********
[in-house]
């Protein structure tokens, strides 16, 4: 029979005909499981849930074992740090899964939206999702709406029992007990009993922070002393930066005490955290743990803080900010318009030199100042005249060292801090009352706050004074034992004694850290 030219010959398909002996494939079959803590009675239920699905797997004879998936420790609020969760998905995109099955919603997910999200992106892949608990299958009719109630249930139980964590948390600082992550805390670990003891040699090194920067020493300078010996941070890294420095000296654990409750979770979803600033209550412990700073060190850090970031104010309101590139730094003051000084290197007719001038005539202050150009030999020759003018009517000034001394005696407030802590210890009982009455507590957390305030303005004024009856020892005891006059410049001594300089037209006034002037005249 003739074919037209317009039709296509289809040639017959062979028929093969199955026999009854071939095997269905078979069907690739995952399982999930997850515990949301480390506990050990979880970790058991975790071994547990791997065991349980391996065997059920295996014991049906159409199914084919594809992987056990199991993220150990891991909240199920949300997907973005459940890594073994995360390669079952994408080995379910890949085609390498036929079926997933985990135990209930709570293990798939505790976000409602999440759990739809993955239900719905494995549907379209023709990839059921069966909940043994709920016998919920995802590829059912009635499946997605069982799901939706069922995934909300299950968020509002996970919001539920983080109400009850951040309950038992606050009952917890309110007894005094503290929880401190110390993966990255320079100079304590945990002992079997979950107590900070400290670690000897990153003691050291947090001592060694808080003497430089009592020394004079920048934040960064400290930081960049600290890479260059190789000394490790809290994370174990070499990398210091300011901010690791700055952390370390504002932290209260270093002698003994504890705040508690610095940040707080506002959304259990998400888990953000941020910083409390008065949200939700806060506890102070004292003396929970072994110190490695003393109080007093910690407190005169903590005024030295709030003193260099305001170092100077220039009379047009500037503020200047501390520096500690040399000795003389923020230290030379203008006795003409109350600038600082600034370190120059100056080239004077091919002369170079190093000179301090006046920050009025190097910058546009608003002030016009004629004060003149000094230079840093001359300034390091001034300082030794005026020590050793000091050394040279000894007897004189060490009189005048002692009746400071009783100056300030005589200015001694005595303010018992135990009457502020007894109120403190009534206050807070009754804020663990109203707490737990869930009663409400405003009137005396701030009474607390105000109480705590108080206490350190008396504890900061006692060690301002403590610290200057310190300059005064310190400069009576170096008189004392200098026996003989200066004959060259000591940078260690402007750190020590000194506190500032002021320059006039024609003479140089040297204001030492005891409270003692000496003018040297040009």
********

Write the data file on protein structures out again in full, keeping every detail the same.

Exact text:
[in-house]
């Protein structure tokens, strides 16, 4: 029979005909499981849930074992740090899964939206999702709406029992007990009993922070002393930066005490955290743990803080900010318009030199100042005249060292801090009352706050004074034992004694850290 030219010959398909002996494939079959803590009675239920699905797997004879998936420790609020969760998905995109099955919603997910999200992106892949608990299958009719109630249930139980964590948390600082992550805390670990003891040699090194920067020493300078010996941070890294420095000296654990409750979770979803600033209550412990700073060190850090970031104010309101590139730094003051000084290197007719001038005539202050150009030999020759003018009517000034001394005696407030802590210890009982009455507590957390305030303005004024009856020892005891006059410049001594300089037209006034002037005249 003739074919037209317009039709296509289809040639017959062979028929093969199955026999009854071939095997269905078979069907690739995952399982999930997850515990949301480390506990050990979880970790058991975790071994547990791997065991349980391996065997059920295996014991049906159409199914084919594809992987056990199991993220150990891991909240199920949300997907973005459940890594073994995360390669079952994408080995379910890949085609390498036929079926997933985990135990209930709570293990798939505790976000409602999440759990739809993955239900719905494995549907379209023709990839059921069966909940043994709920016998919920995802590829059912009635499946997605069982799901939706069922995934909300299950968020509002996970919001539920983080109400009850951040309950038992606050009952917890309110007894005094503290929880401190110390993966990255320079100079304590945990002992079997979950107590900070400290670690000897990153003691050291947090001592060694808080003497430089009592020394004079920048934040960064400290930081960049600290890479260059190789000394490790809290994370174990070499990398210091300011901010690791700055952390370390504002932290209260270093002698003994504890705040508690610095940040707080506002959304259990998400888990953000941020910083409390008065949200939700806060506890102070004292003396929970072994110190490695003393109080007093910690407190005169903590005024030295709030003193260099305001170092100077220039009379047009500037503020200047501390520096500690040399000795003389923020230290030379203008006795003409109350600038600082600034370190120059100056080239004077091919002369170079190093000179301090006046920050009025190097910058546009608003002030016009004629004060003149000094230079840093001359300034390091001034300082030794005026020590050793000091050394040279000894007897004189060490009189005048002692009746400071009783100056300030005589200015001694005595303010018992135990009457502020007894109120403190009534206050807070009754804020663990109203707490737990869930009663409400405003009137005396701030009474607390105000109480705590108080206490350190008396504890900061006692060690301002403590610290200057310190300059005064310190400069009576170096008189004392200098026996003989200066004959060259000591940078260690402007750190020590000194506190500032002021320059006039024609003479140089040297204001030492005891409270003692000496003018040297040009």